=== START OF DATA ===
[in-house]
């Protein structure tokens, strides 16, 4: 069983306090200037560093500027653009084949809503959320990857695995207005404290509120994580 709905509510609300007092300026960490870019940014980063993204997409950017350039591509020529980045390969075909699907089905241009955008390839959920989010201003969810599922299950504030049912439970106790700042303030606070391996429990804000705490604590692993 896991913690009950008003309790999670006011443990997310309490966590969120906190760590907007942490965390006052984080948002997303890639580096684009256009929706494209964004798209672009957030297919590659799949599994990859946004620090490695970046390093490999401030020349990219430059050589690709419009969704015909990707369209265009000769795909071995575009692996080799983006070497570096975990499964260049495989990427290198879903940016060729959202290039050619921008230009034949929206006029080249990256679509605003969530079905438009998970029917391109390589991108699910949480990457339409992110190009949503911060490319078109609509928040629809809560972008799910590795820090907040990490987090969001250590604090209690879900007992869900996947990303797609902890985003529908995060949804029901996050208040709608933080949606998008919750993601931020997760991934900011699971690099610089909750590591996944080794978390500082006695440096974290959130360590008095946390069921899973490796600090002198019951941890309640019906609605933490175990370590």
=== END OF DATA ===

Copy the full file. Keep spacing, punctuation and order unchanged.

[in-house]
């Protein structure tokens, strides 16, 4: 069983306090200037560093500027653009084949809503959320990857695995207005404290509120994580 709905509510609300007092300026960490870019940014980063993204997409950017350039591509020529980045390969075909699907089905241009955008390839959920989010201003969810599922299950504030049912439970106790700042303030606070391996429990804000705490604590692993 896991913690009950008003309790999670006011443990997310309490966590969120906190760590907007942490965390006052984080948002997303890639580096684009256009929706494209964004798209672009957030297919590659799949599994990859946004620090490695970046390093490999401030020349990219430059050589690709419009969704015909990707369209265009000769795909071995575009692996080799983006070497570096975990499964260049495989990427290198879903940016060729959202290039050619921008230009034949929206006029080249990256679509605003969530079905438009998970029917391109390589991108699910949480990457339409992110190009949503911060490319078109609509928040629809809560972008799910590795820090907040990490987090969001250590604090209690879900007992869900996947990303797609902890985003529908995060949804029901996050208040709608933080949606998008919750993601931020997760991934900011699971690099610089909750590591996944080794978390500082006695440096974290959130360590008095946390069921899973490796600090002198019951941890309640019906609605933490175990370590």